As Godwin's Law would predict, all U.S. presidents in recent history have ended up being compared to Adolf Hitler by some critics, and President Donald Trump is no exception to that rule.
Certainly Trump's constant attacks on the U.S. news media have drawn many Hitlerian comparisons, including the following tweet that presented one of Trump's anti-press diatribes as "translating Mein Kampf":
We can verify that the quoted words are indeed correctly attributed to their respective authors.
Trump's denunciation that much of what the U.S. press reports is "FAKE NEWS, pushing a political agenda or just plain trying to hurt people" comes from an Aug. 16, 2018, tweet:
The statement on the right comes from Hitler's 1925 autobiographical manifesto "Mein Kampf," begun while he was imprisoned for his part in a failed coup d'état in Munich, Bavaria, in November 1923. Although Hitler's work is subject to the vagaries of translation (since Hitler wrote in German), the above passage does appear as worded in Chapter 11 of "Mein Kampf" in at least one English-language translation:
By the creation of a press whose content is adapted to the intellectual horizon of the least educated people, the political and trade-union organization finally obtains the agitational institution by which the lowest strata of the nation are made ripe for the most reckless acts. Its function is not to lead people out of the swamp of a base mentality to a higher stage, but to cater to their lowest instincts. Since the masses are as mentally lazy as they are sometimes presumptuous, this is a business as speculative as it is profitable.
It is this press, above all, which wages a positively fanatical and slanderous struggle, tearing down everything which can be regarded as a support of national independence, cultural elevation, and the economic independence of the nation.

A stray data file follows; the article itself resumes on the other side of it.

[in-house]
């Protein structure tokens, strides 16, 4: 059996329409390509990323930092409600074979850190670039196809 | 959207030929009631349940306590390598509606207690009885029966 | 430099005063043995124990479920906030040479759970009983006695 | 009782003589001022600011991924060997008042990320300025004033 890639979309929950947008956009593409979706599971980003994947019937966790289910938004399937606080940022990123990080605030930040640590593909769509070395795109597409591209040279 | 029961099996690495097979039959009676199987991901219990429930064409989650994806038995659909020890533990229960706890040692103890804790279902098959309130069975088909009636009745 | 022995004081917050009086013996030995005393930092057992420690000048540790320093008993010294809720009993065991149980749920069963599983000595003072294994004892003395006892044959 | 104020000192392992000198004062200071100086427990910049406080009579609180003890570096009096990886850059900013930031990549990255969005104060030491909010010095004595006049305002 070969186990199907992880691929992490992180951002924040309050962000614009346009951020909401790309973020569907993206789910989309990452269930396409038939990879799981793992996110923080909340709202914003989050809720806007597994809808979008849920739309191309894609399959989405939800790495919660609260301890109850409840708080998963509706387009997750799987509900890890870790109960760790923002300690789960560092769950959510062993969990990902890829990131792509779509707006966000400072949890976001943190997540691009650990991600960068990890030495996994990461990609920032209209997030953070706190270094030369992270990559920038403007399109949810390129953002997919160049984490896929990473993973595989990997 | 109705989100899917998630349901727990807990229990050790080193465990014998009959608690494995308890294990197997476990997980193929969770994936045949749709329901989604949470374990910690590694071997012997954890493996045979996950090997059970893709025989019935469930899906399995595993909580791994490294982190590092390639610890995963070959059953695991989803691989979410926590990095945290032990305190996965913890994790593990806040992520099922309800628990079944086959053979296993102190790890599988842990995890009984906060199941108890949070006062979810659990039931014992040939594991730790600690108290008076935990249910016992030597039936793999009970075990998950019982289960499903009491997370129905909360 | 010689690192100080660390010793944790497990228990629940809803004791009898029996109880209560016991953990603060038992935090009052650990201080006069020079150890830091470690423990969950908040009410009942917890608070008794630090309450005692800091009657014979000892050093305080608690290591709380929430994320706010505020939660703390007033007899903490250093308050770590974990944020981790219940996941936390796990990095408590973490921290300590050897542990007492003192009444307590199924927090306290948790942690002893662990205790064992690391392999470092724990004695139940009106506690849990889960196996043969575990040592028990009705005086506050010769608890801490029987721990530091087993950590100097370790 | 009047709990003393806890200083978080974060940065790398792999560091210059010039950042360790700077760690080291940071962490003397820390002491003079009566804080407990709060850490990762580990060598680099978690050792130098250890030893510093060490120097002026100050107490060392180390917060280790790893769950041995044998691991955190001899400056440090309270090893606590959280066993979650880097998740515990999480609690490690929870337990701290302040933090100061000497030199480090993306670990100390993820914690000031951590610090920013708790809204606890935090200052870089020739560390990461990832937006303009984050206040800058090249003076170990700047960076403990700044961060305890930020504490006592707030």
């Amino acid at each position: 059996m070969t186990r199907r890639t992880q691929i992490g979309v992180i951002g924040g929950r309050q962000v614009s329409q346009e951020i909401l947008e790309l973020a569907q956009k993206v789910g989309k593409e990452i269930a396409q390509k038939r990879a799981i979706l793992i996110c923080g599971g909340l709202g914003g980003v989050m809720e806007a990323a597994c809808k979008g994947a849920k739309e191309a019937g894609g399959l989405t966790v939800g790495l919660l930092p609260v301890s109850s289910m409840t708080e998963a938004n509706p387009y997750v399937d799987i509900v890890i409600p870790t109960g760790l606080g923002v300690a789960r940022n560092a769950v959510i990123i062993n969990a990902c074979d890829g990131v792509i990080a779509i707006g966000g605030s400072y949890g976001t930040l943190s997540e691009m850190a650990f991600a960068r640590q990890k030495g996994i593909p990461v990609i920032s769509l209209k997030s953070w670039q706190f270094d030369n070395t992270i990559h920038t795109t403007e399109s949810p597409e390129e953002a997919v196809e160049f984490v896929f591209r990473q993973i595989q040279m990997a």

Above all, it hammers away at the characters of all those who will not bow down to the Jewish presumption to dominate, or whose ability and genius in themselves seem a danger to the Jew. For to be hated by the Jew it is not necessary to combat him; no, it suffices if he suspects that someone might even conceive the idea of combating him some time or that on the strength of his superior genius he is an augmenter of the power and greatness of a nationality hostile to the Jew.
Other translations provide slightly different wording, but the gist is the same:
But it is the press above all which now, in a truly fanatic fight of calumny, derides everything which could be looked upon as the support of national independence, cultural height, and economic self-dependence of the nation.
To what extent the two statements presented above resemble each other is something of a subjective issue, but many critics, such as civil rights lawyer Burt Neuborne, have drawn parallels between Trump's and Hitler's attacks on the mainstream press:
[Hitler and Trump] unceasingly attack objective truth. “Both Trump and Hitler maintained a relentless assault on the very idea of objective truth,” [Neuborne says]. “Each began the assault by seeking to delegitimize the mainstream press. Hitler quickly coined the epithet Lügenpresse (literally ‘lying press’) to denigrate the mainstream press. Trump uses a paraphrase of Hitler’s lying press epithet -- ‘fake news’ -- cribbed, no doubt, from one of Hitler’s speeches. For Trump, the mainstream press is a ‘lying press’ that publishes ‘fake news.’” Hitler attacked his opponents as spreading false information to undermine his positions, Neuborne says, just as Trump has attacked “elites” for disseminating false news ...
They relentlessly attack mainstream media. Trump’s assaults on the media echo Hitler’s, Neuborne says, noting that he “repeatedly attacks the ‘failing New York Times,’ leads crowds in chanting ‘CNN sucks,’ [and] is personally hostile to most reporters.” He cites the White House’s refusal to fly the flag at half-mast after the murder of five journalists in Annapolis in June 2018, Trump’s efforts to punish CNN by blocking a merger of its corporate parent, and trying to revoke federal Postal Service contracts held by Amazon, which was founded by Jeff Bezos, who also owns the Washington Post.